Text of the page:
“They will still bear fruit in old age; they will be full of sap and very green….” (Psalm 92:14)
Here’s what happened.
As I was surfing through the program containing all the articles in this website from nearly twenty years of blogging, I came across an unfinished draft called “the last temptations of the aged.” I breezed right past it, in search of something else I was looking for.
A moment later, I was back. That was an intriguing title, I thought. Must have started that article a year or more back. Wonder what it says.
After reading it, I deleted the entire thing.
It was indeed written a few years back, and then left in the program and forgotten. But the strange part is that nothing it said applies to my life now.
Not a thing.
Here is a list that will stand the test of time, methinks, and may apply to a great segment of geriatrics as we move into life’s red zone. Let’s think of these as the last temptations of the aged….
1) The elderly are tempted to grow sentimental about the past and negative about the present.
The cartoon showed an old gent on his front porch telling someone, “Yep, in my 88 years, I’ve seen a lot of changes. And I been agin every one of them!”
That’s a caricature. Not all seniors are that way, thank the Lord. There are a lot of optimistic and positive older people. I delight in the promises of Psalm 92:14– They will still bear fruit in old age; they will be full of sap (youthful!) and very green….
2) They are tempted to remember the wrong things. The elderly often recall hurts and slights that were merely passing things from a friend or loved one and exaggerate them all out of proportion in memory.
Those old slights and pains should have been forgotten and forgiven and buried.
When my Dad was in his 90s, he kept talking about something his mother did to him when he was 18. We would try to reason him out of it, but nothing worked. Only time took care of this.
3) They are tempted to grow fearful about their future. And let’s be honest, not without some justification. As people grow older it’s a given that they will have more aches and pains, make frequent trips to the doctor, have higher medical bills, and become more dependent on others. Furthermore, the ups and downs of the economy may affect them personally.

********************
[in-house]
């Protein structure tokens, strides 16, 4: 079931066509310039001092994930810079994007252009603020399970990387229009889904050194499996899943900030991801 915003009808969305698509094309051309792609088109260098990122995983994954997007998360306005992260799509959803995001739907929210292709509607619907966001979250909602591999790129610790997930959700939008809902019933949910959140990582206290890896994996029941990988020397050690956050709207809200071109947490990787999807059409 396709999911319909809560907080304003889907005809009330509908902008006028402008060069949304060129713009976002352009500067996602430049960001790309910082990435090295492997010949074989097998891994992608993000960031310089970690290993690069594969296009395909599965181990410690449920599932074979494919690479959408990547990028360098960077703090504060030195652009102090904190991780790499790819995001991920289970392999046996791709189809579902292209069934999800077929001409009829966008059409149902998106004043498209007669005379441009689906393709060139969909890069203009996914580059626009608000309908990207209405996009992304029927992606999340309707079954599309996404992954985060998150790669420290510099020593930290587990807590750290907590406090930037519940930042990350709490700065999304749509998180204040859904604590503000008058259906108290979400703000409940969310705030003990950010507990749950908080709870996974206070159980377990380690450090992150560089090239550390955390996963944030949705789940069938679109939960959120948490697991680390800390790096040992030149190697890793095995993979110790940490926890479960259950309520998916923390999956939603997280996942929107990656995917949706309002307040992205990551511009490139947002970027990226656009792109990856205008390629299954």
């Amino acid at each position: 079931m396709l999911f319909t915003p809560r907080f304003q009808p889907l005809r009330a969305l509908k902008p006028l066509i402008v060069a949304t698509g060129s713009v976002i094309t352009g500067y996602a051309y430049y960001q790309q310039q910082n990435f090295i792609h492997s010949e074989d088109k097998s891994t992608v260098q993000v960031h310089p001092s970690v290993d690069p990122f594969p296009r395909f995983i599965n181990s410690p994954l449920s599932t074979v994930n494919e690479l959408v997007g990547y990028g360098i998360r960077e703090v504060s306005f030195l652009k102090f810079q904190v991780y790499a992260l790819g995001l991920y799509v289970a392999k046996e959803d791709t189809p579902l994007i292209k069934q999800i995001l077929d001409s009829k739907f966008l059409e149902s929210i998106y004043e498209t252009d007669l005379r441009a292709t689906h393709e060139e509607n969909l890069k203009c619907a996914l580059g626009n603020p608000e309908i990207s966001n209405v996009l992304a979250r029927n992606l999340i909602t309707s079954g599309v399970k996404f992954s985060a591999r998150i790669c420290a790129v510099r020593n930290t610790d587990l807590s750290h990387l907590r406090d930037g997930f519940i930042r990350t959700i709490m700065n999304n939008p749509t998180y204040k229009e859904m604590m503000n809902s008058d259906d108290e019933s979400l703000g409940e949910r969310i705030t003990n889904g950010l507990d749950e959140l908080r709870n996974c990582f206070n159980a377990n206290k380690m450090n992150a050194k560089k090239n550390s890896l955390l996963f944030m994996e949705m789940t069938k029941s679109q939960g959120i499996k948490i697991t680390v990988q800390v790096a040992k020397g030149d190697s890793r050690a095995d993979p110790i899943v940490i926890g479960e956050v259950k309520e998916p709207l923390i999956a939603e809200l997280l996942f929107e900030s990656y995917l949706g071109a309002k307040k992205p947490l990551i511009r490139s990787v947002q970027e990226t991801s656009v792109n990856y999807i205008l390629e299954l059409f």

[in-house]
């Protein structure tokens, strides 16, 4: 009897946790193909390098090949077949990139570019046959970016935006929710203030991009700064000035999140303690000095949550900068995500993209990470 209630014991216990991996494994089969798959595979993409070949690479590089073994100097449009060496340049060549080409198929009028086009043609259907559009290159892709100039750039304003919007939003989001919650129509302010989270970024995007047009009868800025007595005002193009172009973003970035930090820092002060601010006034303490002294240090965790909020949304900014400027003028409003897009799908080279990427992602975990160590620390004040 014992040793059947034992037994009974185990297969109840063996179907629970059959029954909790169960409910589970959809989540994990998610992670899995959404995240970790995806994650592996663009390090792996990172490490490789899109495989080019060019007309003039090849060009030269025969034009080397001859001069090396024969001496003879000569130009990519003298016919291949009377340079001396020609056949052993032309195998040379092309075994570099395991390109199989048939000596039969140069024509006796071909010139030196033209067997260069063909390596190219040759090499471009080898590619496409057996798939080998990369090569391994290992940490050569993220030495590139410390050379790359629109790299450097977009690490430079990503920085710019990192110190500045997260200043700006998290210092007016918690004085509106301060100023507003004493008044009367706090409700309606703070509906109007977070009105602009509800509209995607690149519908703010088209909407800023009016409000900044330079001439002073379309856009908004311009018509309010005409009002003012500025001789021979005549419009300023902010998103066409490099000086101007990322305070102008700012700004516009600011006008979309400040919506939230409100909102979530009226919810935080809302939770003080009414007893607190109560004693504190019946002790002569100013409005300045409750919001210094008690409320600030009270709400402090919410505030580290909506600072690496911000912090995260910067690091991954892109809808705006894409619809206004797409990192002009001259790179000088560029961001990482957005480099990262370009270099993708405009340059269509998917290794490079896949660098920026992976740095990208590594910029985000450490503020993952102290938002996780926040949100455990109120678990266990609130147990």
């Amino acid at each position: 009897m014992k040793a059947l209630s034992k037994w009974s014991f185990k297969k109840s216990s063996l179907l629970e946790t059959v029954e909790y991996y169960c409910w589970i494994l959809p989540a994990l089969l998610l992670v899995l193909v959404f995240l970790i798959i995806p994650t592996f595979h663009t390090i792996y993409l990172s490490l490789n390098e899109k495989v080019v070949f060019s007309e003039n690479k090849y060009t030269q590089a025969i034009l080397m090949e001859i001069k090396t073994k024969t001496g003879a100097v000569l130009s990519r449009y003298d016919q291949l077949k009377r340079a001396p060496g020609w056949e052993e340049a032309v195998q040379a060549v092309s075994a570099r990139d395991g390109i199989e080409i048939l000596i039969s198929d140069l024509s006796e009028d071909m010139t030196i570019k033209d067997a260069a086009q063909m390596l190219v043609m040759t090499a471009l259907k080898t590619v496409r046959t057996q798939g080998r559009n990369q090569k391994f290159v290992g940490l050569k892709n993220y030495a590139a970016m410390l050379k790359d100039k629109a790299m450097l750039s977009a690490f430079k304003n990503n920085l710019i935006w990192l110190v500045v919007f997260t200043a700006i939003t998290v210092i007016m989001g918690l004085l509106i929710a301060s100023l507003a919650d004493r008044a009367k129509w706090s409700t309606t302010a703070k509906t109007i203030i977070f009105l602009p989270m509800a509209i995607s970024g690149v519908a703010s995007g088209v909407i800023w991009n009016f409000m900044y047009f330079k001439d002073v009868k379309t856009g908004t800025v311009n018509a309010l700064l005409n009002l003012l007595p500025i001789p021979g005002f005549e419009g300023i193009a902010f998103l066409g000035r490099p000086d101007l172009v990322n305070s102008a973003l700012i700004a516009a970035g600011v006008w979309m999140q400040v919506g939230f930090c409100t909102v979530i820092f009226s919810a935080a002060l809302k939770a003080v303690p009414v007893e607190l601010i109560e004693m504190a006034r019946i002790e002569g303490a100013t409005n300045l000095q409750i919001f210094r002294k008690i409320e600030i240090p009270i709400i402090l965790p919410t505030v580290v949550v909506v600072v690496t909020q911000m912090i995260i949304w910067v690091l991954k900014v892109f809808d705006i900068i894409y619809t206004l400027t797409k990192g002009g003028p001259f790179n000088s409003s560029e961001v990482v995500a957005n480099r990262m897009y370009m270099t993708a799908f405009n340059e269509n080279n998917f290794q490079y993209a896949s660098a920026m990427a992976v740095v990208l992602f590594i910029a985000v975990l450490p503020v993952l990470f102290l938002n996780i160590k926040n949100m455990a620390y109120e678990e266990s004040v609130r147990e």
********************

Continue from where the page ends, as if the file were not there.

4) They are tempted to make fewer friends. Since the elderly are gradually losing longtime friends to death–death is a fact of life, so to speak–there is a temptation to make fewer friends. So, they get lonely. And they become a bigger burden to their children as a result.
5) They are tempted to become less and less social, to cut oneself off from the few remaining friends and make fewer and fewer new ones.
Marguerite Briscoe was a retired elementary school principal when we first met. I was 30 years old and the newest member of her church staff. I quickly came to bask in the light in her eyes and the joy in her smile. And so did everyone else, particularly the single young adults in our church. So, when they recruited her to be one of their department’s “sponsors,” she accepted although somewhat tentatively. “What would I have to do?” she asked. And the half-dozen young adults said to her, “Just be yourself!”
Even though she was in her mid-70s, she insisted everyone call her Marguerite. She attended their Sunday School class and various functions, and would sometimes host Bible studies or informal gatherings of the group in her apartment. The “kids” did all the work and helped her pick up afterwards.
When Marguerite Briscoe went to heaven–nearly twenty years later–she left behind a world of friends and loved ones, people in whom she had invested her life after retirement.
She became my role model without ever knowing it.
What the believing seniors must do as they advance into these golden years…
–The Christian senior has to keep believing God’s word. The just shall live by faith (Habakkuk 2:4) and We walk by faith and not by sight (2 Corinthians 5:7). So, they must keep their eyes on the Lord.
–The Christian senior has to take the long, long view. This momentary light affliction is working for us an exceeding weight of glory far beyond all comprehension (2 Corinthians 4:17). The troubles are temporary, and just on the other side is glory.
–The Christian senior has to find creative ways to bear fruit for the Lord. Pray for that one, write a note to this one, give money to the other. Talk to advisors about blessing some special person or some great ministry in their will. And pray. Nothing is more needed in this fallen world than the faithful prayers of God’s people.
–The Christian senior has to go out of his/her way to find laughter. Laughter is as much a tonic for the soul as vitamins are for the body. It “doeth good like a medicine,” said Solomon. He was right. In fact, laughter is better than medicine and a lot cheaper.
–The Christian senior needs to be proactive before stepping outside the house to go anywhere. What should I wear? Which shoes would be comfortable and safe? Should I carry my cane? Yes, but more than these. How about: I must remember to smile; I will speak pleasantly to everyone. God, please use me to encourage the downhearted and give light to those struggling to find the way. And help me to restrain the desire to criticize. (People hate to be around complainers, and we oldsters seem to fall into that pattern too easily.)
I started to say it’s a never-ending struggle, but that’s not right. It has an end. This is a “momentary, light affliction,” after all.
Before long, we shall see the Lord. We shall behold His face in righteousness, and I shall be satisfied with His likeness when I awaken (Psalm 17:15).
It’s just a short phase we’re passing through, fellow seniors.
Let’s pray for one another and encourage each other. These days are short and eternity is long.
I can’t wait.